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Wang Y, Zhao S. Vascular Biology of the Placenta. San Rafael (CA): Morgan & Claypool Life Sciences; 2010.

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Vascular Biology of the Placenta.

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Chapter 2Placental Blood Circulation

The placenta is a unique vascular organ that receives blood supplies from both the maternal and the fetal systems and thus has two separate circulatory systems for blood: (1) the maternal-placental (uteroplacental) blood circulation, and (2) the fetal-placental (fetoplacental) blood circulation. The uteroplacental circulation starts with the maternal blood flow into the intervillous space through decidual spiral arteries. Exchange of oxygen and nutrients take place as the maternal blood flows around terminal villi in the intervillous space. The in-flowing maternal arterial blood pushes deoxygenated blood into the endometrial and then uterine veins back to the maternal circulation. The fetal-placental circulation allows the umbilical arteries to carry deoxygenated and nutrient-depleted fetal blood from the fetus to the villous core fetal vessels. After the exchange of oxygen and nutrients, the umbilical vein carries fresh oxygenated and nutrient-rich blood circulating back to the fetal systemic circulation. At term, maternal blood flow to the placenta is approximately 600–700 ml/minute. It is estimated that the surface area of syncytiotrophoblasts is approximately 12m2 [1] and the length of fetal capillaries of a fully developed placenta is approximately 320 kilometers at term [2,3]. The functional unit of maternal-fetal exchange of oxygen and nutrients occur in the terminal villi. No intermingling of maternal and fetal blood occurs in the placenta. Figure 2.1 illustrates (1) the relationship of the uterus, placenta, and the fetus, and (2) the directions of blood flow from mother to the placenta as well as fetal blood flow from the placenta to the fetus.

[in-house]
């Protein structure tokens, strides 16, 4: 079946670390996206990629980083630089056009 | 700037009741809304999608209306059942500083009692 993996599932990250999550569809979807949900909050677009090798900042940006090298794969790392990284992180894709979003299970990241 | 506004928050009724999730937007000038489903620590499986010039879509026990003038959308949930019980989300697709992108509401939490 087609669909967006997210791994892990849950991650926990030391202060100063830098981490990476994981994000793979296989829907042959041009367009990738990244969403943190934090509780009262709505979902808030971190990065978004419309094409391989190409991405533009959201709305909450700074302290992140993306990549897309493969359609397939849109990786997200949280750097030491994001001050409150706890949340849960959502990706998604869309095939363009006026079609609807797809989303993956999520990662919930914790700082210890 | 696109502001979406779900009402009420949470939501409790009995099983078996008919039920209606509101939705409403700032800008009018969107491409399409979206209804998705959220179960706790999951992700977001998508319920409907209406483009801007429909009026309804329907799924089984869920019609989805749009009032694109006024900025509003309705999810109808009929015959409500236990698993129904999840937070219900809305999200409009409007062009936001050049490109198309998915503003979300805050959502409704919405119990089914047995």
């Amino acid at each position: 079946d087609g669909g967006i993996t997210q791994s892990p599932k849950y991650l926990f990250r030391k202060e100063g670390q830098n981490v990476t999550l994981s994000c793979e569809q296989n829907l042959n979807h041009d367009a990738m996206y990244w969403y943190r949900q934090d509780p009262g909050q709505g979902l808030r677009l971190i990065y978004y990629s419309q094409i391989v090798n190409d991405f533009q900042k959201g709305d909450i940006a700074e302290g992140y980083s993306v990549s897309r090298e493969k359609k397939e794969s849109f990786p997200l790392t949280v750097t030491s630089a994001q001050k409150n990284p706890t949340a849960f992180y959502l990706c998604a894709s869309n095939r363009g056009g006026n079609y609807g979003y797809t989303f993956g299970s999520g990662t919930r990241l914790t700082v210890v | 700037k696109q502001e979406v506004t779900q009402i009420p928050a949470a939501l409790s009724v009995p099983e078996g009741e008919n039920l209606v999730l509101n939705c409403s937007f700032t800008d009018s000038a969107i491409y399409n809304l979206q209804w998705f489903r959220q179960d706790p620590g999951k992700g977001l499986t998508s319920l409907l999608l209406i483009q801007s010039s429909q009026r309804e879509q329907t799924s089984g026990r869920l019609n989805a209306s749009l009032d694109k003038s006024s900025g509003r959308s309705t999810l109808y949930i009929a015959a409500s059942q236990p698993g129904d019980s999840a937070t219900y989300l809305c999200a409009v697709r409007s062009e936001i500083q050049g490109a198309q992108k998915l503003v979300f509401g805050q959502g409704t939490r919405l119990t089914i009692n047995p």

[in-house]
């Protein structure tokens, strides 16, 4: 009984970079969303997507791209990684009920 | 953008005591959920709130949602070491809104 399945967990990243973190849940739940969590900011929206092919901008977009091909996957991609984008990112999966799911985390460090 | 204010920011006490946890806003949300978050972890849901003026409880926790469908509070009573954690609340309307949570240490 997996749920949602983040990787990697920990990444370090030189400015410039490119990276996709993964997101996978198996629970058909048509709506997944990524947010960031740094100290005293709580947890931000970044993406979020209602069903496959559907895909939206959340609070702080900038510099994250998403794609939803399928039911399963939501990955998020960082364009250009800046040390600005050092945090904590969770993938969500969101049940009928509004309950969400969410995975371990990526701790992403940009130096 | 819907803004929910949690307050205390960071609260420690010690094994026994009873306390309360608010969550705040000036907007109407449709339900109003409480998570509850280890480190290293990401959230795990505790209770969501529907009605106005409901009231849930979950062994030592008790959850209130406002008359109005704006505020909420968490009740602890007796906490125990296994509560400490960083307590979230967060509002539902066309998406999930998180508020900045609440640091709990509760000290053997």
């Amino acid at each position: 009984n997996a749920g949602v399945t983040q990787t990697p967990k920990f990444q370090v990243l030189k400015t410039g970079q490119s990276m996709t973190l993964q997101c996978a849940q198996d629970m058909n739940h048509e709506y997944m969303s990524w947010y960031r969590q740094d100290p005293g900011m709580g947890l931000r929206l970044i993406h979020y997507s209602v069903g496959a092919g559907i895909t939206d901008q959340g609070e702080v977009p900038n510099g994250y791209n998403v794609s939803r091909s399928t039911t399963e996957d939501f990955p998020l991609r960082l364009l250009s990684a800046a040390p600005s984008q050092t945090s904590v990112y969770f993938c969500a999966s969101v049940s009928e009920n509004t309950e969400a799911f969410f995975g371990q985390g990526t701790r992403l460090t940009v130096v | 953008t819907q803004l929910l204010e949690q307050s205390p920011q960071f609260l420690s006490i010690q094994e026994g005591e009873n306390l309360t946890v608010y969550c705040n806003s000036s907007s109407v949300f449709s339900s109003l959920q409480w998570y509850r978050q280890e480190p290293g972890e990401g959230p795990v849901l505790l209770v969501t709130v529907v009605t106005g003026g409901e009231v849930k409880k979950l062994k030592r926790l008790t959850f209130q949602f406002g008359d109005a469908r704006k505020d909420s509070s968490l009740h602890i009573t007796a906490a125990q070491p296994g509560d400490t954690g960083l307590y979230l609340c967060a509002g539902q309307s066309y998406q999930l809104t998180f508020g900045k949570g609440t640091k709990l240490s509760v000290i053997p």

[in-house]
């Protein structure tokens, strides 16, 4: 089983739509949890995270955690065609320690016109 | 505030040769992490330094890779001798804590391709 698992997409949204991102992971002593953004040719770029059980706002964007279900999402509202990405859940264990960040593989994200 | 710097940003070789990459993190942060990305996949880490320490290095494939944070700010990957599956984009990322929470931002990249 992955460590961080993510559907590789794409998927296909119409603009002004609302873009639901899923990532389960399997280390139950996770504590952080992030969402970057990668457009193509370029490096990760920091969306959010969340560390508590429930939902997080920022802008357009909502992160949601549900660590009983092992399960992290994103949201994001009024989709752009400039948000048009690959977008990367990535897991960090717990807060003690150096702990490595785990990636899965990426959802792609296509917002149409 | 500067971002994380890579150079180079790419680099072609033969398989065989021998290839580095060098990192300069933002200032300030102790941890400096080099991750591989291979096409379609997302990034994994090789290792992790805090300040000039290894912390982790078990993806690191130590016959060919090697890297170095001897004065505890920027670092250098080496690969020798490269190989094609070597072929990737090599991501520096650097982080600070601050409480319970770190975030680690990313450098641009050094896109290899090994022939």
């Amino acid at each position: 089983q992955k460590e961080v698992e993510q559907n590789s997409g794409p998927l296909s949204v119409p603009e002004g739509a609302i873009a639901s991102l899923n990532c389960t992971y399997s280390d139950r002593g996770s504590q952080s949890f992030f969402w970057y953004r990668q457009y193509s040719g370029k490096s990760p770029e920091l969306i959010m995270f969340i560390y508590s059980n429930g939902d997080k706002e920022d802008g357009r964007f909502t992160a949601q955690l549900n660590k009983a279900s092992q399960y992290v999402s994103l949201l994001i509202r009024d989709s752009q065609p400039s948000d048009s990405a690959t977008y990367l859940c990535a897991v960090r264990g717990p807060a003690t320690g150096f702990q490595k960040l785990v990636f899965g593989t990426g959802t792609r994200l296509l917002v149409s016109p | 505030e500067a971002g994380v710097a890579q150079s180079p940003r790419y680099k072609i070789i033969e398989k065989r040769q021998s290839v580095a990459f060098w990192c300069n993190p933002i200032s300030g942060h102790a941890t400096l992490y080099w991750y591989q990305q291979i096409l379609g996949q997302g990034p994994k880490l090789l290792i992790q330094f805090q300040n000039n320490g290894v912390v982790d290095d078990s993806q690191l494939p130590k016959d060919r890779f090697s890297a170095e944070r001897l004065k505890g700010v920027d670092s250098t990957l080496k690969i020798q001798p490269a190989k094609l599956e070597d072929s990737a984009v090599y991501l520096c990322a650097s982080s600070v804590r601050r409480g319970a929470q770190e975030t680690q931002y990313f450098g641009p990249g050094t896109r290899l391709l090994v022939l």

Figure 2.1. An illustration of human pregnancy and directions of the placenta blood flow.

Figure 2.1

An illustration of human pregnancy and directions of the placenta blood flow. The right panel shows the relationship of the uterus, placenta, and fetus during pregnancy. The left panel shows the directions of blood flow from mother to the placenta and (more...)

2.1. Maternal-placental blood circulation

Uteroplacental circulation is not fully established until the end of the first trimester. Although the exact mechanism of how the uteroplacental circulation is established is not completely understood, two theories have been proposed. The first theory is that in the first trimester, endovascular trophoblasts migrate along the decidual spiral arteries, invade the vessel walls, and create a path for maternal blood to perfuse the placenta intervillous space. This theory is supported by the presence of endovascular trophoblasts in the decidual spiral arteries of the first trimester placenta [4,5]. The second theory proposes that trophoblasts invade decidual spiral arteries and form trophoblastic plugs. These trophoblastic plugs obstruct maternal blood flow into the intervillous space and prevent flow until the end of first trimester of pregnancy (10–12 weeks). The plugs then loosen and permit continuous maternal blood flow into the intervillous space. This theory is based on the observations of ex vivo histologic analysis of hysterectomy specimens of first-trimester placentas, in which plugs of trophoblasts were found either partially or fully obstructing or filling the vessel lumen of decidual spiral arteries [6]. Although the two theories diverge as to whether or not invading trophoblasts ‘plug’ the arteries to prevent blood flow into the intervillous space, it is clear that the genesis of uteroplacental (maternal-placental) blood flow during the first trimester is a dynamic and progressive process.